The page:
WASHINGTON – As thousands of Christians in Iraq and Syria, and other parts of the Middle East, are being tossed from their homes, killed, raped and pillaged by Islamic State forces and other terrorist organizations, Princeton law professor Robert George claims that Christians in America and other westernized nations are too complacent to speak out against the persecution in the Middle East and urge their governments to take action.
"It must be a kind of complacency that comes with power and affluence," George said. "We are happy. We are content. We are not persecuted, or not very much. So, we do not see the persecution of our brothers and of our sisters on the other side of town."
Increasingly in the last few months, Christians and believers of other religions in areas of Iraq and Syria are facing the wrath of of the Islamic State's "cultural cleansing." This has caused thousands of Christians to either flee their home, convert to Islam, or face death by sword.
George, who also serves as vice chair of the U.S. Commission on International Religious Freedom, said there needs be a louder voice coming from American and European Christians speaking out against the atrocities suffered by fellow Christians.
"Where is the voice being raised on behalf of Middle Eastern Christians by my fellow American Christians and Christians in Europe?" George said. "Yes, some do raise their voices and they are to be congratulated. To often this persecution goes on and we hear nothing. No voices raised by Christians."
George spoke at a press conference Tuesday announcing the first ever In Defense of Christians summit this week in Washington D.C. For the first time ever, six Patriarchs from the Middle East have gathered together in the United States. The goal of the summit is to promote awareness of the catastrophe facing thousands of Middle Eastern Christians.
Also speaking at the event was Patriarch Mar Bechara Boutros Cardinal Raï, Maronite Patriarch of Antioch and All the East, who criticized the international community for slowly reacting to help "while the local government proved to be utterly incapable of defending the lives of its citizens."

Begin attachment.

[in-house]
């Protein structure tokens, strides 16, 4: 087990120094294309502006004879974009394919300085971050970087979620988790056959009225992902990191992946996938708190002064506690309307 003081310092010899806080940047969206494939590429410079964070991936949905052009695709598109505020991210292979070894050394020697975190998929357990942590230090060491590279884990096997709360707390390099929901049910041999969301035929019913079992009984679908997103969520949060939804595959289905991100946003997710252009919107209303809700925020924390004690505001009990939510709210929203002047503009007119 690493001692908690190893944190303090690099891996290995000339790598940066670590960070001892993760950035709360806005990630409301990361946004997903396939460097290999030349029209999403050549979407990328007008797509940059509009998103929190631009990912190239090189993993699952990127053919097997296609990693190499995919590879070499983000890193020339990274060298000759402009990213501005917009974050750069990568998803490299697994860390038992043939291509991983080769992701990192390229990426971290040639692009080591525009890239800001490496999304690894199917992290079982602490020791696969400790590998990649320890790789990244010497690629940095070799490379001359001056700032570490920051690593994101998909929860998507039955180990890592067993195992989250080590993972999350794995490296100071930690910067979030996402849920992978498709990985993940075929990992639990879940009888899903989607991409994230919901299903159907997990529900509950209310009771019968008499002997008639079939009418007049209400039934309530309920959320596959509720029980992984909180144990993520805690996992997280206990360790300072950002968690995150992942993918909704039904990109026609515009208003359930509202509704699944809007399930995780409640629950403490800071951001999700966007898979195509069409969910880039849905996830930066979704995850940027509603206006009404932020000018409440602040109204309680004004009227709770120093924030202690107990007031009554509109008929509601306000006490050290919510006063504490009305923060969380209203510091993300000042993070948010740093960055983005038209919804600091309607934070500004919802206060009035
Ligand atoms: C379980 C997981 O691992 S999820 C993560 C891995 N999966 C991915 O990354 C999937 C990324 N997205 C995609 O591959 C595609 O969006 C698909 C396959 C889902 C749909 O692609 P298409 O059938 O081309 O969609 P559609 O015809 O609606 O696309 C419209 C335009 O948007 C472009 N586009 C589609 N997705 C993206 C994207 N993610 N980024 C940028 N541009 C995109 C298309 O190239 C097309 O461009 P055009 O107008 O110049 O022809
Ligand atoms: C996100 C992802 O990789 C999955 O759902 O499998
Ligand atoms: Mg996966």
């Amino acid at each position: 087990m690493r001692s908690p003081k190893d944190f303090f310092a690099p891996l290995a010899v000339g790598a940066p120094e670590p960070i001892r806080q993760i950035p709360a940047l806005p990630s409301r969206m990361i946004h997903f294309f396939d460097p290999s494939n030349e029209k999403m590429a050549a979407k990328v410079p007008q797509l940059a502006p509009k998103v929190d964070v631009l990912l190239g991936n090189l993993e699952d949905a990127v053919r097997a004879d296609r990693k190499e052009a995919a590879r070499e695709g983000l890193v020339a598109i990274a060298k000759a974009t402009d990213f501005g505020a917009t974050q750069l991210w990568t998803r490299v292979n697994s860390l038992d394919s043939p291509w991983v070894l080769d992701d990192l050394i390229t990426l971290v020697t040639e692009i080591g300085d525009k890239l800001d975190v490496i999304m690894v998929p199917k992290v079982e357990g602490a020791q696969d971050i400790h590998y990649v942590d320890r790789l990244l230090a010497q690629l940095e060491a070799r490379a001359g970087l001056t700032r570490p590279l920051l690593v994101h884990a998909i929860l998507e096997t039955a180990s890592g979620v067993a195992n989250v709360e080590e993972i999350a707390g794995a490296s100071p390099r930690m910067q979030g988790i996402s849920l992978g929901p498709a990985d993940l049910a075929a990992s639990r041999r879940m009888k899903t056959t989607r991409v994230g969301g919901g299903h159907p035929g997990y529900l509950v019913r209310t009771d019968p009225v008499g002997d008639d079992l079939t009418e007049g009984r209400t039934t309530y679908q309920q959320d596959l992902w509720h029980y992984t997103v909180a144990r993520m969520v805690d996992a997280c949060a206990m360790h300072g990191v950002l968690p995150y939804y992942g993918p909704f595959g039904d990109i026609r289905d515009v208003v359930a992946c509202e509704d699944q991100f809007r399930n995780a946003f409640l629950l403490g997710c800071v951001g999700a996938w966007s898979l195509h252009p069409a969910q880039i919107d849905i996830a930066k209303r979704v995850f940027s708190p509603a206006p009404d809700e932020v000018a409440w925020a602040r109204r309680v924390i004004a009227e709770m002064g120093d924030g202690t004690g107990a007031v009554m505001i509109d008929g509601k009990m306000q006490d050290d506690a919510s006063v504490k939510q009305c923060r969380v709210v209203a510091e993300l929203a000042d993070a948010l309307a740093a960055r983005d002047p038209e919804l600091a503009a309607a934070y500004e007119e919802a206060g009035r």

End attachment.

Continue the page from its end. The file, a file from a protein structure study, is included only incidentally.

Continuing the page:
"Terrorism is worldwide phenomenon and as we have learned from September 11th, which you can remember with deep respect for the victims of terrorism in this country," Cardinal Raï said. "The 120,000 Christians in Iraq in Mosul in the plain of Ninewa were evicted and were robbed of their money, their identification papers. The jihadists desecrated their churches and ransacked their homes and their ministries, some of which are 1,500 years old. They were subjected to all kinds of harassment and many of them killed."
George alluded to a "false narrative" that he believes is internalized by many western civilization Christians. He said the notion is that Christians are not historically the persecuted but the persecutors. He said this has put many Christians into a position in which they feel they cannot rightfully speak out when they see wrongdoing to other christians.
"The narrative has too often been internalized by Christians themselves so that they fear speaking out lest they be confronted with a claim that Christians have no right to complain about persecution because their history has been one of persecuting," George said. "As the heads are being chopped off by ISIS and other criminals, as the tortures are occuring, people are being burried alive, women are being raped. As evil beyond imagineable, genicidal evil is being done, we in the West must not worry about being accused of special pleading."
George said Christians should urge their governments to take action.
"We should demand action from the heights of commands and power from our own country," George urged.
U.S. Rep. Jeff Fortenberry, R-Nebraska, said in his remarks that the U.S. has shown the ability in the past to intervene and make a difference in other cases of blatant religious rights.
"The systematic campaign of religious cleansing demands the highest level of international intervention," Fortenberry said. "Now, the quick action on behalf of the Yazidi communities demonstrates that the United States has both the capacity and will to prevent humanitarian catastrophe. I commend the president for this action."